If you argue that the largest social networking site in the world is meant only to 'socialise', check out each other's photos and status messages, then think again. There is no harm that your company cannot be 'social' and interact to its customers through a group or a 'fan page' in Many companies have started hosting house networks and social networks have become increasingly flixible so that you can 'commute with your communities' meaning you can merge your different friendlists from different social networking sites into one large mesh of followers and networks. Also keep in mind that this is free marketing in the internet.
Does your company have any image gallery in Why not showcase your products, services, your expertise, interest in your own personalised flickr page? Pictures are worth thousand words and videos are worth million words, so nothing like a flickr profile and even better a channel in Youtube.
Does your business have a dedicated channel in You could publish your TV adverts, other commercials, jingles, brand music videos, corporate event videos, etc. regularly into your Youtube channel. You could always host these in your own website but the kind of flexibility and analytics that is available with Youtube, its better you start using these free services to spread the 'word of mouse' for yourself and your business. Individually, if you are a teacher, a good public speaker, anchor, performer, you can always publish your own performances in your own Youtube channel and interact with your audience, friends, well-wishers etc.
The microblogging platform at has crept up slowly but pretty successfully especially in developed world. Its a matter of time that the craze, like Facebook, hits Bangladesh. Personally I believe Twitter is ideal for breaking news, referring to other interesting websites etc. And Facebook is more on the social and personal front. Twitter is increasingly used by companies to release product information, event information, regular updates about the business etc. to the followers. As an individual, status feature of Facebook and Twitter should be used differently, as its perhaps OK to have complete strangers in your follower list, as long as they are resourceful. However its perhaps not the safest idea to have complete strangers as your 'friend' in Facebook, checking out your private photos and other messages.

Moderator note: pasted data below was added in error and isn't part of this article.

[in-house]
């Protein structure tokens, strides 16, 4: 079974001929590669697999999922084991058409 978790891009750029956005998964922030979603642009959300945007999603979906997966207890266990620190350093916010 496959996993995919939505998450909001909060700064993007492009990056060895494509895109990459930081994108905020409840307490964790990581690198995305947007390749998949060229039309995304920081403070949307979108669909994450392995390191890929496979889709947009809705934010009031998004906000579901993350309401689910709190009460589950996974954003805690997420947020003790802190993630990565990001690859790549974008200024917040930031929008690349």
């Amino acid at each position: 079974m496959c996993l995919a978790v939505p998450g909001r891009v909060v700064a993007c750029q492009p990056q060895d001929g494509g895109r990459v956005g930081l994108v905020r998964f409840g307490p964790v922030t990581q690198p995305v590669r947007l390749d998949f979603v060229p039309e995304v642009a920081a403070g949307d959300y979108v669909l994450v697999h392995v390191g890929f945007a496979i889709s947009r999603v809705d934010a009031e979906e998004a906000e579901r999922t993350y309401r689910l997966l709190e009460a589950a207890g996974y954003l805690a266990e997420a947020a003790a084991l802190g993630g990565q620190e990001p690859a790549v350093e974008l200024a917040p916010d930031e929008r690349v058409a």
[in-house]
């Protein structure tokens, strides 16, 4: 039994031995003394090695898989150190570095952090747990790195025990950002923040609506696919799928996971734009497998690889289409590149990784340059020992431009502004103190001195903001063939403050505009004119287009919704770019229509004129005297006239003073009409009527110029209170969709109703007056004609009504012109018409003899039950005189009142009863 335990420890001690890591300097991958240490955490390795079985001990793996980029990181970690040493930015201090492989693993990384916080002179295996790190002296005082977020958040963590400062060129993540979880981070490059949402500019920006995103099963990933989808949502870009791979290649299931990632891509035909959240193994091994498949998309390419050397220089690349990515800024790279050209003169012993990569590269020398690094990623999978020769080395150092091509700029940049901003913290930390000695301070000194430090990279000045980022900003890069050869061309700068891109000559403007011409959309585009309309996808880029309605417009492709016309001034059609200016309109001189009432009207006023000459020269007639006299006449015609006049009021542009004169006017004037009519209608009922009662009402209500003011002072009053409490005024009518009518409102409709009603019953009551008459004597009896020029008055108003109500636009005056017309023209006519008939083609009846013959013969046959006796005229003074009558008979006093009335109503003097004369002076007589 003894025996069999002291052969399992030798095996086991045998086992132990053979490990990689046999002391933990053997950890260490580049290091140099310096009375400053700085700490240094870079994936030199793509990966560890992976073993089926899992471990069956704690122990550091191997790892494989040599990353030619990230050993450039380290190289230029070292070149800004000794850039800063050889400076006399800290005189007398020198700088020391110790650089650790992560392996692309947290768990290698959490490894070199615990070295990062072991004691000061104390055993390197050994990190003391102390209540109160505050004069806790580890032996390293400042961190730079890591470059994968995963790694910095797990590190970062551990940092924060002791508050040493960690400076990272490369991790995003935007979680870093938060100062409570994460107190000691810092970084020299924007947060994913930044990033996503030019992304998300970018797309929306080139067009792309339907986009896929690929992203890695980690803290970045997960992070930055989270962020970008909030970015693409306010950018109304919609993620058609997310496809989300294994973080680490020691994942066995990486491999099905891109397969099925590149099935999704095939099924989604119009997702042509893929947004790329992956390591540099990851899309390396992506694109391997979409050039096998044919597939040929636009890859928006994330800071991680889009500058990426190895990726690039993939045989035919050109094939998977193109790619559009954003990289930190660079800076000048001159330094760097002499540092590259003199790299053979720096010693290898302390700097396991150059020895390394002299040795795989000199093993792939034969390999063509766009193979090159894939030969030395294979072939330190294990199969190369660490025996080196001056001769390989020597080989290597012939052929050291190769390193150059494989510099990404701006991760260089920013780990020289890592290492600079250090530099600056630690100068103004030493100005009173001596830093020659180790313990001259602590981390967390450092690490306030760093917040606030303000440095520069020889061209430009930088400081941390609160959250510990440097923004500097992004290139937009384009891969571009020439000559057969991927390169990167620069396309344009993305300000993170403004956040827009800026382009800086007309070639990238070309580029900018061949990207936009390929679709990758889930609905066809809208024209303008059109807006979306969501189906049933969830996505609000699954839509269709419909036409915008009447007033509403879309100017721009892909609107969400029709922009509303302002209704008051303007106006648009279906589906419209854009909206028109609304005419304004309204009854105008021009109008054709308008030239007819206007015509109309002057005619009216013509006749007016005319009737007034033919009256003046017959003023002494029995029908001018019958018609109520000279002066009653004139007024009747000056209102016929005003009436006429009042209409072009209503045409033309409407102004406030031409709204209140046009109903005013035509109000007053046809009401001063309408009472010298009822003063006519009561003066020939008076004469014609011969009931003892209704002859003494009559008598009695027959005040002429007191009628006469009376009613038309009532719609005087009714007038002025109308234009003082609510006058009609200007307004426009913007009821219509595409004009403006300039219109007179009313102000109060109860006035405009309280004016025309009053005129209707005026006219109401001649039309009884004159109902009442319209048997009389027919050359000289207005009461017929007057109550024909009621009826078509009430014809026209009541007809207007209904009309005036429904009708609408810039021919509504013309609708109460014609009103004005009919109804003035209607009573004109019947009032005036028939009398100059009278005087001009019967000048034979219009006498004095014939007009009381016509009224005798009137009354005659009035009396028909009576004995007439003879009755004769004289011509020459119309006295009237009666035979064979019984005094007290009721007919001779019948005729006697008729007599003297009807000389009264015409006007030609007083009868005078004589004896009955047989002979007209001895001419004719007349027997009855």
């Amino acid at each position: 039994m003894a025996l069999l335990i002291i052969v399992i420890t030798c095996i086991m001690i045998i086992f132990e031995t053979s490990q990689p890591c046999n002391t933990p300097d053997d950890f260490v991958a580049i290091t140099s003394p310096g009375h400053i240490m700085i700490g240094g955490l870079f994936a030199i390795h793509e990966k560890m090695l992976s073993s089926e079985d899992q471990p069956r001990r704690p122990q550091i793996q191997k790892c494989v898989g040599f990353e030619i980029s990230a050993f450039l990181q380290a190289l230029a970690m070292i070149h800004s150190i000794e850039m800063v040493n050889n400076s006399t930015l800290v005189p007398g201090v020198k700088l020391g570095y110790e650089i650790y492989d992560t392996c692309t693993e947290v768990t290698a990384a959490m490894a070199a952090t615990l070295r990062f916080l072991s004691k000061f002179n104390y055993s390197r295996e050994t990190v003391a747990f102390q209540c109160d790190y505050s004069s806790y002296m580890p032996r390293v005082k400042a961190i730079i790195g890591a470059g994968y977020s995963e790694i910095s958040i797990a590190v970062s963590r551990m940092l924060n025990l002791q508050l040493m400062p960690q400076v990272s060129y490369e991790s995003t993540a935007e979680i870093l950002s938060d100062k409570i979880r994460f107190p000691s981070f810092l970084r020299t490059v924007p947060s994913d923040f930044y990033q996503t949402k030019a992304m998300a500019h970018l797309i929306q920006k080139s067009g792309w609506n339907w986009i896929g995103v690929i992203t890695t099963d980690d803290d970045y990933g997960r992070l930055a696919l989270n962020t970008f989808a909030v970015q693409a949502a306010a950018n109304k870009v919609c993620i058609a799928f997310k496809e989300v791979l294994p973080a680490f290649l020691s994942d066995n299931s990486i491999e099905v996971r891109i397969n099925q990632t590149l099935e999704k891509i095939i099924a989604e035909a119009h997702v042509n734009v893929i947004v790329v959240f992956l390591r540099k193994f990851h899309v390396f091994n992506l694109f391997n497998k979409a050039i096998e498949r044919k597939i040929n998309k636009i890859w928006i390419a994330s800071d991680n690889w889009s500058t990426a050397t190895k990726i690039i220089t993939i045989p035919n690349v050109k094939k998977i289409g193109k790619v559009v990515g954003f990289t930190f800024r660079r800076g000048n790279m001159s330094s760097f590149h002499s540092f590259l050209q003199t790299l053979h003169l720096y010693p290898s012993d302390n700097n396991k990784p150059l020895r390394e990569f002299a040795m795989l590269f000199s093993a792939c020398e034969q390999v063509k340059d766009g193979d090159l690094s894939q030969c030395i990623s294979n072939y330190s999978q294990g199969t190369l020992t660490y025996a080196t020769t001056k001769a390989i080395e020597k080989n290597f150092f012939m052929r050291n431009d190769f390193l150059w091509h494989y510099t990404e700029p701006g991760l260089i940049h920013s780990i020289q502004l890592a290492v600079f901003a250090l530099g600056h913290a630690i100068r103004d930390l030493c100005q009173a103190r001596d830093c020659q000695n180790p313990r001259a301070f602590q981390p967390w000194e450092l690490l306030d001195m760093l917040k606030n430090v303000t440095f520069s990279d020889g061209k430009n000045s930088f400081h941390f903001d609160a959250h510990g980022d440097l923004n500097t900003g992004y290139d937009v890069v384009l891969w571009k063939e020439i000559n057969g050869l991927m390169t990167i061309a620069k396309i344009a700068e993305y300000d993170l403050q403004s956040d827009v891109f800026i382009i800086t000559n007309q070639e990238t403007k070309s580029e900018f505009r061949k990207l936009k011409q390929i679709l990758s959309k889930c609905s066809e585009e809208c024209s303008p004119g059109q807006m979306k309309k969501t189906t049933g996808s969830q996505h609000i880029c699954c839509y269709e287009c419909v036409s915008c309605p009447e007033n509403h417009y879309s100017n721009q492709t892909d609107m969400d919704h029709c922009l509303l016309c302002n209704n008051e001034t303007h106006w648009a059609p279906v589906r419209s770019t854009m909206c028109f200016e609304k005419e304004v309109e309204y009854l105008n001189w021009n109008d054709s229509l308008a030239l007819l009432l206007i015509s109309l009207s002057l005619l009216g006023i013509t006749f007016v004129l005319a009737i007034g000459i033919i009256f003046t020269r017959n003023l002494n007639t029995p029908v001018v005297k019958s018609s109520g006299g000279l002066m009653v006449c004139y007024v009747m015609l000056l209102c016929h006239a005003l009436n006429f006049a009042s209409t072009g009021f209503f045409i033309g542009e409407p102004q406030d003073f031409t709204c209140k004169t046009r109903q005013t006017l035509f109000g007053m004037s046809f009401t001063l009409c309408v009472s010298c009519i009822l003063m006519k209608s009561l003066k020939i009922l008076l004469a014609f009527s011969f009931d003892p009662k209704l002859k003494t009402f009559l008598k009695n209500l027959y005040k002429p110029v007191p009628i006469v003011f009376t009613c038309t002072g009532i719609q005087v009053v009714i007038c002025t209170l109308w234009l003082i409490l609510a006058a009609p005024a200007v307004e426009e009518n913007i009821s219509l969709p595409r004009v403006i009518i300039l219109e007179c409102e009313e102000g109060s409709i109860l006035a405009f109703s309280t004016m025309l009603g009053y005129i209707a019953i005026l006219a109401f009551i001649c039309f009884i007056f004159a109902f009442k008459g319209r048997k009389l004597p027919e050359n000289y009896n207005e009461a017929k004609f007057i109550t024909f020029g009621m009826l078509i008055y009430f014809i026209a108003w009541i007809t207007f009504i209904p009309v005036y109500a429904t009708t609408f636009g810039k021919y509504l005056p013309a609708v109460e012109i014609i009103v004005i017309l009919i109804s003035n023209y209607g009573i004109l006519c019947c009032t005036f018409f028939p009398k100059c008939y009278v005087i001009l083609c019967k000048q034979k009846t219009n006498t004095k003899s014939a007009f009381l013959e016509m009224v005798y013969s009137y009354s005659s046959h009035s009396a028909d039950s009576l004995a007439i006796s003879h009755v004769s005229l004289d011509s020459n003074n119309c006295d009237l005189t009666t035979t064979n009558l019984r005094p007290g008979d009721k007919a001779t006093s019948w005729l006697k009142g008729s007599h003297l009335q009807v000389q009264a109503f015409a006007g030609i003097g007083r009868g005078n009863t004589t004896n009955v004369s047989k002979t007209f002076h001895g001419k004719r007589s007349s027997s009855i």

The bottomline is, Digital Bangladesh starts from you and your business first, depending on how WEBFFYT you are.

Friday, July 10, 2009

Recession: blessing in disguise for some employers

Not a new post about 'recession'. You must have known quite a lot already what this is, how this is effecting the businesses worldwide and how even the Bangladeshi economy might get (or already is) hit by this global financial meltdown. While the gurus keep crunching theories of finance and attempt post-mortem of the disaster and formulate revival strategies, some employers are surely making the most out of this opportunity in the guise of 'recession'.

It is argued that thanks to internet and the speed of news transfer, recession has hit our minds faster than it has hit the economy. What else can you think of when the first thing you see in the morning newspaper is big headings of how many thousand employees are laid off almost every other day in big companies around the world, how big high street shops are right-sizing their employee base to tackle the crisis etc. Its everywhere, in the internet, print media, electronic media, everyone is talking about it and it has become like an epidemic from which the world economy seems to be suffering from.

Employers are not sitting idle to make merry in this 'recession', they say 'recession' is the best time to do something innovative and turn the business around. So what are they doing? What is their knee-jerk reaction to the financial tsunami? Simple and the easy people. Now the natural excuse is out there. You don't have to cook up any office story, any project failure, behavioral problem, whatever...just say 'due to global financial crisis, we are trying to remain competitive in the market', so the following phrases have become so popular among employers now.

--do double or triple of your job responsibilities
--don't expect any salary raise in foreseeable future, as the 'whole world' is in recession, we are no exception
--don't bother to have complains about management, we are trying our best, if you don't like the job, leave it...people are losing jobs like falling leaves from trees in winter...and thousands are up and ready for your you know what you would do best.
--forget about bonuses, paid holidays, overtimes etc. we cannot afford to spend in useless sectors anymore

The bottomline is that there are many companies still out there who are not affected by the recession disease. Nevertheless, they are pretending that they do have caught the disease or might catch it in near future, so under this pretext they are cutting cost by all means. Just imagine what a great opportunity has arisen for these companies to boost profit figures thanks to reduced salary figures but getting nearly same or more work outputs with fewer employees.

I wonder in a saturated job market like Bangladesh, where getting a job is extremely difficult, how it would be to lose a job under the pretext of 'global recession'. We are quick dancers to the hujoog tunes (downloadable from iTunes?!), so who knows how many bosses of Bangladeshi companies are plotting this evil plan to get rid of some unwanted souls around.